PHOTOS: Strolling through tulips, hyacinths and daffodils at Chilliwack Tulips attraction

Colourful spring flower attraction opened on the weekend in Chilliwack, continues into May

Cannabis plants visible under bright lights inside a large facility at Shxwha:y Village on July 6, 2018. The reserve was home to the licensed producer for Indigenous Bloom, which opened up a dispensary on the Kwaw-Kwaw-Apilt reserve. On April 12, 2021, Shxwha:y announced Health Canada approval for a licensed production facility at the village. (Paul Henderson/ Chilliwack Progress file)
Chilliwack’s Shxwha:y First Nation approved for cannabis cultivation and processing facility

It will be the first majority-owned Indigenous on-reserve licensed facility in Western Canada

Commercial trucks head south towards the Pacific Highway border crossing Wednesday (April 14, 2021). The union representing Canadian border officers wants its members to be included on the frontline priority list for the COVID-19 vaccine. (Aaron Hinks photo)
CBSA officers’ union calls for vaccine priority in B.C.

Border officers at ports including South Surrey’s Pacific Highway should ‘not be left behind’

Bat Packs are the newest addition to the FVRL Playground, and have everything you need to learn more about bats, and track them in your neighbourhood. (FVRL image)
Bat Packs at Fraser Valley libraries come with echometer to track bats

Packs are the newest part of the FVRL Playground inventory

Demonstrators at the legislature on April 14 called on the province to decriminalize drug possession and provide widespread access to regulated safe supply across B.C. (Jake Romphf/News Staff)
Rally calls for decriminalization, safe supply on 5th anniversary of overdose emergency declaration

From 2016 to the end of February, 7,072 British Columbians died due to overdose

Surrey RCMP are seeking the public's help to locate three puppies stolen from a South Surrey home on April 10. (Surrey RCMP photos)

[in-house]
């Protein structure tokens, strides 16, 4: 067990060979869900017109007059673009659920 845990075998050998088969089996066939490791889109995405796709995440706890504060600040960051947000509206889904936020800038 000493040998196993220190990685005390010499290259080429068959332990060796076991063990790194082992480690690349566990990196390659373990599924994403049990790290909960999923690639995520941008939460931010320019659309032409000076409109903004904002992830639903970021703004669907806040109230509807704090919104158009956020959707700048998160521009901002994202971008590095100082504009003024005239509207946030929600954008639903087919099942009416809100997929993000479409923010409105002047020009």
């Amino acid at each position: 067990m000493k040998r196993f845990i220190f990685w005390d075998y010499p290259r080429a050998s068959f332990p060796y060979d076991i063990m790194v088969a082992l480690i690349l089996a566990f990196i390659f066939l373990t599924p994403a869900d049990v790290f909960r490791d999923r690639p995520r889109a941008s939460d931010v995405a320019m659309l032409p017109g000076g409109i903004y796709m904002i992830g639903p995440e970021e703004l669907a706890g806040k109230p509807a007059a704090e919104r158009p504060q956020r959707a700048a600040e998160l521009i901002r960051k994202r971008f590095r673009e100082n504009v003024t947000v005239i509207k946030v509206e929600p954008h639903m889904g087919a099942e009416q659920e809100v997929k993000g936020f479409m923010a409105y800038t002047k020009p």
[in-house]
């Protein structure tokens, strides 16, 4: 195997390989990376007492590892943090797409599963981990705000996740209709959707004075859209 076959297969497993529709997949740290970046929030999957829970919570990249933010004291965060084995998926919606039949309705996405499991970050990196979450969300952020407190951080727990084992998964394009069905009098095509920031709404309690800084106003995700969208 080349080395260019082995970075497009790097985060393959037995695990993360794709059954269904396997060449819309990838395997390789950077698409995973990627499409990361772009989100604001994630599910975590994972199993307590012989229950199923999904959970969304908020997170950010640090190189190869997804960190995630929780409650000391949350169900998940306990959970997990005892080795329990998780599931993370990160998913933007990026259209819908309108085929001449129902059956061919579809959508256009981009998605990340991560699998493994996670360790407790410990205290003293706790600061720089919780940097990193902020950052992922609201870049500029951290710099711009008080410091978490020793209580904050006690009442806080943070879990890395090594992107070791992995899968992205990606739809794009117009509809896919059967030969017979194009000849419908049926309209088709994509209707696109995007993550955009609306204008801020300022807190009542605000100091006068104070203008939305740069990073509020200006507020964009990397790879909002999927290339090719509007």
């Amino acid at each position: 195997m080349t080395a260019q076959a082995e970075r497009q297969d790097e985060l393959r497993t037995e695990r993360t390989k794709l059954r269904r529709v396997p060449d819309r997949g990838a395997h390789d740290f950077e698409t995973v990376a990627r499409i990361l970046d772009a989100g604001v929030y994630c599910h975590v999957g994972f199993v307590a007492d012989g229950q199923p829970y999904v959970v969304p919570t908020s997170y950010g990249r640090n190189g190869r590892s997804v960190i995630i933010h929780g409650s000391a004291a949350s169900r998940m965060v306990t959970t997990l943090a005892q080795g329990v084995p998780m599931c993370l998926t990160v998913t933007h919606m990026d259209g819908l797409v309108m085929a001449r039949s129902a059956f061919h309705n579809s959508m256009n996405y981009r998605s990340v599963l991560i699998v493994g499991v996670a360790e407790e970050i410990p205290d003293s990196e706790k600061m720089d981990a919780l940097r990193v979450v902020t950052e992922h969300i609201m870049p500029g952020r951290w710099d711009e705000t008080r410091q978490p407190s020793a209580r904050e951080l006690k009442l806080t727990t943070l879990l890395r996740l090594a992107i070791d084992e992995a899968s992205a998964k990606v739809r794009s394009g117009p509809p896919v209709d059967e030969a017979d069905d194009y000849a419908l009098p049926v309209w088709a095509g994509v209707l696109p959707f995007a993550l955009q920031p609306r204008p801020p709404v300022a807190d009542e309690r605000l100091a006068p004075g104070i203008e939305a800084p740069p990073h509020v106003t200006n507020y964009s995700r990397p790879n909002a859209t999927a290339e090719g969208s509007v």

UPDATE: 1 of 3 puppies stolen from South Surrey returned to owner

American Bulldog puppy recovered after being sold at Mission car show

Two women walk past ‘The Meeting’ sculptures in White Rock’s Miramar Plaza Wednesday afternoon. (Aaron Hinks photo)
New public art in White Rock faces criticism as the ‘two Michaels’ remain in China’s custody

‘I would encourage people to go out and enjoy it’ said Vancouver Biennale founder

Cannabis bought in British Columbia (Ashley Wadhwani/Black Press Media)
Is it time to start thinking about greener ways to package cannabis?

Packaging suppliers are still figuring eco-friendly and affordable packaging options that fit the mandates of Cannabis Regulations

(Government of Canada)
Liberal MP caught stark naked during House of Commons video conference

William Amos, in Quebec, appeared on the screens of his fellow members of Parliament completely naked

Provincial health officer Dr. Bonnie Henry updates B.C.’s COVID-19 situation at the B.C. legislature, Feb. 1, 2020. (B.C. government)
B.C.’s COVID-19 case count jumps to 1,168 Wednesday, nearly 400 in hospital

Now 120 coronavirus patients in intensive care, six more deaths

Moss covered branches are seen in the Avatar Old Growth Forest near Port Renfrew on Vancouver Island, B.C. Thursday, Sept. 29, 2011. THE CANADIAN PRESS/Jonathan Hayward
B.C. blockades aimed at protecting old-growth forests reveal First Nation split

Two Pacheedaht chiefs say they’re ‘concerned about the increasing polarization over forestry activities’ in the territory

Everett Cummings in a tribute video posted to dignitymemorial.com.
Mechanic’s death at Fraser Surrey Docks leads to $200K fine for company, union says

Photos of rally outside Surrey court posted on ILWU’s ‘Kill A Worker Go To Jail’ Facebook page

Most Read